New Releases: June 2016

 

Just in time for summer, an excellent selection of new middle grade releases hits bookstore and library shelves this month. We’re especially excited here at the Mixed Up Files because three of our authors have four (FOUR!!) new releases this month. Congratulations to Dorian Cirrone (The First Last Day), Tricia Springstubb (Every Single Second), and Jennifer Swanson (Explore Forces and Motion and Super Gear) on their newest middle grades.
In the 24 new books listed below you’ll also find new novels from Karen Cushman and Kate Messner, mysteries, nonfiction, ninja librarians, a craft book, and a graphic novel. Let the reading begin!

Ms. Bixby’s Last Day ms bixbyby John David Anderson (fiction):
When Ms. Bixby unexpectedly announces that she won’t be able to finish the school year, Topher, Brand, and Steve come up with a risky plan — more of a quest, really — to give Ms. Bixby the last day she deserves. Through the three very different stories they tell, we begin to understand what Ms. Bixby means to each of them and what the three of them mean to each other.

School of the Deadschool of the dead by Avi (mystery)
In this spine-tingling story, a boy must solve the mystery of the ghost haunting him. When Uncle Charlie dies suddenly, Tony is devastated. Then he starts seeing Uncle Charlie everywhere! It doesn’t help that Tony switched schools—it was Uncle Charlie’s dying wish that Tony attend the Penda School, where Uncle Charlie himself went as a kid. The Penda School is eerie enough without his uncle’s ghost making it worse. On top of that, rumors have been circulating about a student who went missing shortly before Tony arrived. Could that somehow be related to Uncle Charlie’s ghost?

 Nine, Ten: A September 11 Storynine ten by Nora Raleigh Baskin (fiction):
Ask anyone: September 11, 2001, was serene and lovely, a perfect day until a plane struck the World Trade Center. But right now it is a few days earlier, and four kids in different parts of the country are going about their lives. They don’t know one another, but their lives are about to intersect in ways they never could have imagined. From the author of Anything But Typical.

The Distance to Home by Jenn Bishop (fiction)
Last summer, Quinnen was the star pitcher of her baseball team, the Panthers. They were headed for the championship, and her loudest supporter at every game distance to homewas her best friend and older sister, Haley. This summer, everything is different. Haley’s death, at the end of last summer, has left Quinnen and her parents reeling. Without Haley in the stands, Quinnen doesn’t want to play baseball. It seems like nothing can fill the Haley-sized hole in her world. The one glimmer of happiness comes from the Bandits, the local minor-league baseball team. For the first time, Quinnen and her family are hosting one of the players for the season. Without Haley, Quinnen’s not sure it will be any fun, but soon she befriends a few players. With their help, can she make peace with the past and return to the pitcher’s mound?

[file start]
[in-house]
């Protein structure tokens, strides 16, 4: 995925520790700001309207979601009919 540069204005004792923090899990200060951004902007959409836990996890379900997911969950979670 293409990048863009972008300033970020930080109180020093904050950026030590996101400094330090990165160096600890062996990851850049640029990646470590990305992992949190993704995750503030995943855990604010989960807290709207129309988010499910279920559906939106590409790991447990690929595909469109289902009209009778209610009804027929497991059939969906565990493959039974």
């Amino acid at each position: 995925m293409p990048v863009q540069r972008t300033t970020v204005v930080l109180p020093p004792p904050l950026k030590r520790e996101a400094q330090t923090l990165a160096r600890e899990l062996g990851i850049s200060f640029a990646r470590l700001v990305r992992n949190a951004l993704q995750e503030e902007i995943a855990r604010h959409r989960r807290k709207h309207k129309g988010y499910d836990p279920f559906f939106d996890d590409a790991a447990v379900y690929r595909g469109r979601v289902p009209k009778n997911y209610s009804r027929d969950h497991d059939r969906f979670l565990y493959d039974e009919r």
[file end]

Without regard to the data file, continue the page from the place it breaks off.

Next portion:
The Boy at the Top of the Mountainboys at the top of the mountain by John Boyne (historical fiction):
When Pierrot becomes an orphan, he must leave his home in Paris for a new life with his aunt Beatrix, a servant in a wealthy Austrian household. But this is no ordinary time, for it is 1935 and the Second World War is fast approaching; and this is no ordinary house, for this is the Berghof, the home of Adolf Hitler.

Knit, Hook and Spin: A Kid’s Activity Guide to Fiber Arts and Crafts by Laurie Carlson (nonfiction/crafts):
Packeknit hook and spind with over 70 projects across a variety of fiber arts including knitting, felting, knotting and braiding, spinning, weaving, crocheting, and dyeing. Learn to felt a handy bag, braid a small rug, weave a colorful tapestry, knit comfy slippers, crochet a belt, make and use natural dyes, repurpose old clothing, and much more.

The First Last Day by Dorian Cirrone (fiction):
first last dayWhat if you could get a do-over — a chance to relive a day in your life over and over again until you got it right? Would you? After finding a mysterious set of paints in her backpack, eleven-year-old Haleigh Adams paints a picture of her last day at the New Jersey shore. When she wakes up the next morning, Haleigh finds that her wish for an endless summer with her new friend Kevin has come true. At first, she’s thrilled, but Haleigh soon learns that staying in one place and time comes with a price. And when Haleigh realizes her parents have been keeping a secret, she is faced with a choice: do nothing and miss out on the good things that come with growing up or find the secret of the time loop she’s trapped in and face the inevitable realities of moving on.  As she and Kevin set out to find the source of the magic paints, Haleigh worries it might be too late. Will she be able to restart time? Or will it be the biggest mistake of her life? “This will appeal to reluctant readers and those looking for a fun summer read with a twist. A heartfelt novel loaded with wonderful character development.” (School Library Journal)

Grayling’s Song graylings songby Karen Cushman (fiction/fantasy):